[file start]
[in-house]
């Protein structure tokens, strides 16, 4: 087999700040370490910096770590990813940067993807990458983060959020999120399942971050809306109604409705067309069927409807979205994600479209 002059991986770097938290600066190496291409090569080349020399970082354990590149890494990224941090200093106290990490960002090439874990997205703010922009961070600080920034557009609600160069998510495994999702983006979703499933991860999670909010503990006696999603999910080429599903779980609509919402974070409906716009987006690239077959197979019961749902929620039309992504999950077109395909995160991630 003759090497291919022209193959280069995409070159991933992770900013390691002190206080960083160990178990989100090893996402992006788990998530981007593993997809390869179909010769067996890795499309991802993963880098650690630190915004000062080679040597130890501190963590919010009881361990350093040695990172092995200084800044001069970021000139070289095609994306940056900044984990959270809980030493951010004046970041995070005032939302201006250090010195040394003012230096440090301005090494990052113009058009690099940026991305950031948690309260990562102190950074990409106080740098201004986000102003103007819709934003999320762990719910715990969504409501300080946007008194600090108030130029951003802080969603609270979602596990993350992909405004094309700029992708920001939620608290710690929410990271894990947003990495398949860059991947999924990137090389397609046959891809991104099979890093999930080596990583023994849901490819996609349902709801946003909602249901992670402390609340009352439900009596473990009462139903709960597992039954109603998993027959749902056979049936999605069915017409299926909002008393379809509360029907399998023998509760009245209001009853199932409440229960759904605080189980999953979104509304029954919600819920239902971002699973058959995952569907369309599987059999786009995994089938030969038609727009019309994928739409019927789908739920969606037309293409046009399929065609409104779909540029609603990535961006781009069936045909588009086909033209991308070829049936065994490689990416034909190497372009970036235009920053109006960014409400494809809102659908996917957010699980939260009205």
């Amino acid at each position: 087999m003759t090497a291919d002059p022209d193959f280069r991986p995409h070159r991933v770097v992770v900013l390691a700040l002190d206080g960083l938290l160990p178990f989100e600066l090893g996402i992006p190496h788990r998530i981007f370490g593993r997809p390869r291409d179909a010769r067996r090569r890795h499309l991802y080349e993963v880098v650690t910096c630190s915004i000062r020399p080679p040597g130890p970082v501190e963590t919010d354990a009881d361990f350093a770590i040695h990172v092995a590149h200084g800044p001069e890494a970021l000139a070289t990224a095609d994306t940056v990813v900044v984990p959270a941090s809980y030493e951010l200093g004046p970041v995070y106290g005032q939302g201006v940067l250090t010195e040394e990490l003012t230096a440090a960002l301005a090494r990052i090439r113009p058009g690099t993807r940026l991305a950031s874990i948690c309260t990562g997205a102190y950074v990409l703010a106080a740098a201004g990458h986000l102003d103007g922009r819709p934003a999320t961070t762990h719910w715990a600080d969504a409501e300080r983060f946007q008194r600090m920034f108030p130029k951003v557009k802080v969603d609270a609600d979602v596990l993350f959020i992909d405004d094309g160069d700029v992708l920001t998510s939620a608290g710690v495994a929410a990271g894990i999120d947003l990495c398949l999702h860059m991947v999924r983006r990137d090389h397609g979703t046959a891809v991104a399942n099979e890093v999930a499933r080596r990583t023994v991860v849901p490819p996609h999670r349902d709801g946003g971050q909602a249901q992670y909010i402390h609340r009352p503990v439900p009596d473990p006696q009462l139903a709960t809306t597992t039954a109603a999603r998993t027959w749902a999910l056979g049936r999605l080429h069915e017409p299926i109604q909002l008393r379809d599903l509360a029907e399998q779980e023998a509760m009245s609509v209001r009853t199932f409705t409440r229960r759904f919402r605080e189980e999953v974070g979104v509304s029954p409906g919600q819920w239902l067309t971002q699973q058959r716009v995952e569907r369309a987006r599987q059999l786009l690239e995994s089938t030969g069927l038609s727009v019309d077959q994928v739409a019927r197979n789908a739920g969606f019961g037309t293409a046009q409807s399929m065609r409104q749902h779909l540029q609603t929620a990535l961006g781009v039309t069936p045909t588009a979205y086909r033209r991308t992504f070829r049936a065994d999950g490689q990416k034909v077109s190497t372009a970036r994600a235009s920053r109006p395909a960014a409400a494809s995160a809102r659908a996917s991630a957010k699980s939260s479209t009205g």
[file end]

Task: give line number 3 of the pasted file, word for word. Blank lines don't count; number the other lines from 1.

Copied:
């Amino acid at each position: 087999m003759t090497a291919d002059p022209d193959f280069r991986p995409h070159r991933v770097v992770v900013l390691a700040l002190d206080g960083l938290l160990p178990f989100e600066l090893g996402i992006p190496h788990r998530i981007f370490g593993r997809p390869r291409d179909a010769r067996r090569r890795h499309l991802y080349e993963v880098v650690t910096c630190s915004i000062r020399p080679p040597g130890p970082v501190e963590t919010d354990a009881d361990f350093a770590i040695h990172v092995a590149h200084g800044p001069e890494a970021l000139a070289t990224a095609d994306t940056v990813v900044v984990p959270a941090s809980y030493e951010l200093g004046p970041v995070y106290g005032q939302g201006v940067l250090t010195e040394e990490l003012t230096a440090a960002l301005a090494r990052i090439r113009p058009g690099t993807r940026l991305a950031s874990i948690c309260t990562g997205a102190y950074v990409l703010a106080a740098a201004g990458h986000l102003d103007g922009r819709p934003a999320t961070t762990h719910w715990a600080d969504a409501e300080r983060f946007q008194r600090m920034f108030p130029k951003v557009k802080v969603d609270a609600d979602v596990l993350f959020i992909d405004d094309g160069d700029v992708l920001t998510s939620a608290g710690v495994a929410a990271g894990i999120d947003l990495c398949l999702h860059m991947v999924r983006r990137d090389h397609g979703t046959a891809v991104a399942n099979e890093v999930a499933r080596r990583t023994v991860v849901p490819p996609h999670r349902d709801g946003g971050q909602a249901q992670y909010i402390h609340r009352p503990v439900p009596d473990p006696q009462l139903a709960t809306t597992t039954a109603a999603r998993t027959w749902a999910l056979g049936r999605l080429h069915e017409p299926i109604q909002l008393r379809d599903l509360a029907e399998q779980e023998a509760m009245s609509v209001r009853t199932f409705t409440r229960r759904f919402r605080e189980e999953v974070g979104v509304s029954p409906g919600q819920w239902l067309t971002q699973q058959r716009v995952e569907r369309a987006r599987q059999l786009l690239e995994s089938t030969g069927l038609s727009v019309d077959q994928v739409a019927r197979n789908a739920g969606f019961g037309t293409a046009q409807s399929m065609r409104q749902h779909l540029q609603t929620a990535l961006g781009v039309t069936p045909t588009a979205y086909r033209r991308t992504f070829r049936a065994d999950g490689q990416k034909v077109s190497t372009a970036r994600a235009s920053r109006p395909a960014a409400a494809s995160a809102r659908a996917s991630a957010k699980s939260s479209t009205g």